Cocoa Post
Voice of Cocoa

Farmers Kick Against Handover of Rehabilitated Cocoa Farms

...threaten to abandon cocoa farms if forced to take over

Several beneficiaries of Ghana’s cocoa rehabilitation programme have kicked against a planned handover of rehabilitated cocoa farms to them.

Last month, Ghana Cocoa Board (COCOBOD) announced its intention to officially hand over thousands of rehabilitated cocoa farms to beneficiary farmers, effective March 2024.

Official COCOBOD data available to Cocoa Post indicates that a total of 61,656 farms covering an area of 67,385.43 hectares have successfully been rehabilitated as of January 2024.

According to the data, some 19,627 rehabilitated cocoa farms covering an area of 18,110.94 hectares have been certified and are ready to be handed over to their respective beneficiaries.

But reacting to Cocobod’s intended plan, some beneficiary cocoa farmers in the Western North Region have vehemently protested the handover.

“My farm is not fully rehabilitated yet. The majority of the cocoa seedlings planted in 2018 died and have only recently been replanted,” said Nana Ayettey Daniel, a cocoa farmer at Abuoso in the Dadieso Cocoa District.

Ayettey insisted, “The farm is not yet ready for handing over,” warning that, “If they insist on handing it over, I will have no option than to abandon it.”

He explained that he lacks the financial resources to maintain the newly replanted 5-acre cocoa farm, which may not be productive until 2 or 3 years.

According to the cocoa rehabilitation standard operating procedure (SOP) by the Cocoa Health and Extension Division (CHED) of COCOBOD, rehab farms need to receive five rounds of maintenance weeding per year, which activity ought to be carried out every other month.

However, the farm maintenance activity is capital-intensive and involves hiring the appropriate labour to weed through the farm at designated periods in the year.

“The government should handle that as originally planned and hand it over when the trees are mature,” he advised.

At New Jinijini, also in the Dadieso Cocoa District of the Western North Region, another cocoa rehabilitation farmer, Tetteh Michael, shared similar sentiments.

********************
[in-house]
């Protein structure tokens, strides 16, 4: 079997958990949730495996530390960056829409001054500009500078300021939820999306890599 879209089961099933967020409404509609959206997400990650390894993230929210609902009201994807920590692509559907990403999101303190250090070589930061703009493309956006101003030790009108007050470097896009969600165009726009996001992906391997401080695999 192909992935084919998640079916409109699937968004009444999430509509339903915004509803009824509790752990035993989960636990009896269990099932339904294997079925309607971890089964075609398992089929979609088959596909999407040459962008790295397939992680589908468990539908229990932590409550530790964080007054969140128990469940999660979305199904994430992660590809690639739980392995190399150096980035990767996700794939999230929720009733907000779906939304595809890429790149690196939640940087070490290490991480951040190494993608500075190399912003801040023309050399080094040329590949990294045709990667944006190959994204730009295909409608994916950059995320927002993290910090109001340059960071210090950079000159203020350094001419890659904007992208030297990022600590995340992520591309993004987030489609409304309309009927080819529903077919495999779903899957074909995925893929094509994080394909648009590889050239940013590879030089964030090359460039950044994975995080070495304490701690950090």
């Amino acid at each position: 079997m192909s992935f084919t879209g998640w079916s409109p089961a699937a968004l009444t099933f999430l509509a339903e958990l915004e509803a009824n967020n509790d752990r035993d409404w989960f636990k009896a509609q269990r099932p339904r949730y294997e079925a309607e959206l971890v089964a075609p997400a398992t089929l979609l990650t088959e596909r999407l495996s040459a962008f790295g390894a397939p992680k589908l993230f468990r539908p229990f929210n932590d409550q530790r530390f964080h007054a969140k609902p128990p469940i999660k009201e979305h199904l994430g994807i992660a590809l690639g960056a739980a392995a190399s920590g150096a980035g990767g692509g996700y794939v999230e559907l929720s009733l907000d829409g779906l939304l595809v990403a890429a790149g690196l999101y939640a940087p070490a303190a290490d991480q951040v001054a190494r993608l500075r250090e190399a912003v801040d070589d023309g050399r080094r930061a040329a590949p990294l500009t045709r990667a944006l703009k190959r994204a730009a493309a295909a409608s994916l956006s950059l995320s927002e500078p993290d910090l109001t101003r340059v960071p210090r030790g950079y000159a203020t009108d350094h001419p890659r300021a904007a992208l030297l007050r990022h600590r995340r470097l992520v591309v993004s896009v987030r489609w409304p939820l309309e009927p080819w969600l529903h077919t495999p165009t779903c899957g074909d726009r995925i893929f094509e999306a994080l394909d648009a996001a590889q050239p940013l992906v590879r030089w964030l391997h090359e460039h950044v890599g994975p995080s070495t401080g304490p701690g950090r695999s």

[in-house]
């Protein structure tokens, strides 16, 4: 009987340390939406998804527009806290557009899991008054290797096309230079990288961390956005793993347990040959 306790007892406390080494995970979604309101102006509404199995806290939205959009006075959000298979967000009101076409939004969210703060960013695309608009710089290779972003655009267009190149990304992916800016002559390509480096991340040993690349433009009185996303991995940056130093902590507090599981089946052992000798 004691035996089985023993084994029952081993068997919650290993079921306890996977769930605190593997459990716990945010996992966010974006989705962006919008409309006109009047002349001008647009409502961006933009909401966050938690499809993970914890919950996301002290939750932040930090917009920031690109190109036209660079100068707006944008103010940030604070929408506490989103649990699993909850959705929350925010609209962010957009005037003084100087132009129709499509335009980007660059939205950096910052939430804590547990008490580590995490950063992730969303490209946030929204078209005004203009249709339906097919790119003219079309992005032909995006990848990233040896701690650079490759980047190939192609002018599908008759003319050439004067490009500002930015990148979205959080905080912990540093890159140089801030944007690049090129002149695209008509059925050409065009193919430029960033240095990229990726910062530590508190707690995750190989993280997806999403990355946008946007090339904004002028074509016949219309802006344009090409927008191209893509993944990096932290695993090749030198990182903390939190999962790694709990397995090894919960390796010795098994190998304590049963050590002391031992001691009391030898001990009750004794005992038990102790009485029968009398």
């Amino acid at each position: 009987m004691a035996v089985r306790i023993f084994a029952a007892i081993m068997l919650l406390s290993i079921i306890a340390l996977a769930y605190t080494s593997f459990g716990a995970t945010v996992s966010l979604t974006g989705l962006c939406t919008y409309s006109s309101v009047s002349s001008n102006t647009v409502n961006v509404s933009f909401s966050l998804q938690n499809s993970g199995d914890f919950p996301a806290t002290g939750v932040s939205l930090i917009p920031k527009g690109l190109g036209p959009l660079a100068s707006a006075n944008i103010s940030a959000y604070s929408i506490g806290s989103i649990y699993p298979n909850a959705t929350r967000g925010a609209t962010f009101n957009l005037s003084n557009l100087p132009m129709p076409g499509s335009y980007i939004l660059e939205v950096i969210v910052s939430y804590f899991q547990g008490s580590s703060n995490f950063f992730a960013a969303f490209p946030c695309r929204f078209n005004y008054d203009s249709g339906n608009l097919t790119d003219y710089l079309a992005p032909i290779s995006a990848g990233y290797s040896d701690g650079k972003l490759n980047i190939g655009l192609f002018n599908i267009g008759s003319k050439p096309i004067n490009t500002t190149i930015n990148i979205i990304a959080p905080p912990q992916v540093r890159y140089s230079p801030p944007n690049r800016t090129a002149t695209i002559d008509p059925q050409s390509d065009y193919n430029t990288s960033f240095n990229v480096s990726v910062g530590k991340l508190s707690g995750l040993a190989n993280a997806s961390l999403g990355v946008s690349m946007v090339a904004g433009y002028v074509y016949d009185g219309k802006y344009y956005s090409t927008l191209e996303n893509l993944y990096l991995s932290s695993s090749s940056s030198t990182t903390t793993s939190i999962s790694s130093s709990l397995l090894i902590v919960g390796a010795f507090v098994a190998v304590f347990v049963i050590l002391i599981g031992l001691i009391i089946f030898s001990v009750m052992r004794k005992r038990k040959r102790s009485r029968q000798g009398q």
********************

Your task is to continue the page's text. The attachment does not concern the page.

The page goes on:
He told Cocoa Post that although rehabilitation work on his cocoa farm started in 2018, work was abandoned for a couple of years until a new contractor took over quite recently.

Tetteh said he was surprised when “CHED officers informed me that my 127-acre newly rehabilitated farm has been earmarked for handing over.”

His concern, like many others, stems from the reality that after the handover, the Cocobod-sponsored routine farm maintenance or weeding regime implemented under the cocoa rehabilitation programme will be discontinued.

“That’s a big problem because I just inherited this 127-acre cocoa farm from my late father. I don’t have the financial muscle to hire labour to continue with the farm maintenance,” he lamented.

“Honestly, if they forcibly hand it over, I will be compelled to abandon the farm,” which means all the investment committed to the rehabilitation programme so far would go down the drain.

Tetteh also complained of a low cocoa seedling survival rate in rehabilitated farms in areas like Kefas 3, Fawohoboyesu, New Brekum, and Nana Yeboah, all cocoa farming communities in the district.

Again, per CHED’s cocoa rehab SOPs, every hectare of rehabilitated farm established must have 1100 cocoa seedlings and an equal number of plantain seedlings, along with some permanent shade trees.

“I can confidently say that my cocoa farm has a cocoa seedling survival rate of about 35–40%,” while a majority of his juvenile cocoa trees have succumbed to the harsh Harmattan dryness.

David Amuzu, whose 3.5-hectare cocoa farm under rehabilitation has been identified for handover, believes Cocobod is serving the beneficiary cocoa farmers a raw deal.

“We were made to understand that the cocoa rehabilitation programme is for 2 years. Firstly, my farm is not up to 3 years old, and secondly, it’s not well established,” Amuzu bemoaned.

His cocoa farm, located at New Jinijini, is said to be reeling under the dry harmattan spell, leading to a massive loss of cocoa seedlings.

“They are only now being replaced with new seedlings; if they hand it over now, it’s going to be a big challenge for me,” he stated.

Amuzu pleaded, “Cocobod must reconsider its decision and only hand the farms over when they are mature enough.”

Ghana faces the worst decline in cocoa production in a generation and hopes to bounce back with the ongoing National Cocoa Rehabilitation Programme, among other productivity enhancement programmes.

Initiated in 2018 on a pilot basis, it was expanded in 2020 as a national programme backed by a $230 million African Development Bank loan facility.

The programme scope covered the rehabilitation of a targeted area of 156,400 hectares of moribund and Cocoa Swollen Shoot Disease outbreak farms by cutting out, replanting, and maintaining the farm for 3 years before handing it over to beneficiaries.

Beneficiary cocoa farmers and land owners are each compensated GHS1000 for every hectare released to Cocobod for rehabilitation.

Bogged down in a rather slow pace of implementation, the Ghanaian farm service and forest restoration firm, Afarinick Company Limited, was contracted in 2022 to help speed up programme delivery.

Afarinick operates a 50-million-capacity nursery specialising in the production of planting materials like plantain and other crop seedlings and boasts a field staff of over thirty-two thousand (32000), most of whom are cocoa farmers.

Kojo Hayford
Source Cocoa Post
Leave a comment

Subscribe To Our Newsletter

Your subscription is successfully!

There was an error while trying to send your request. Please try again.

Cocoa Post will use the information you provide on this form to be in touch with you and to provide updates and marketing.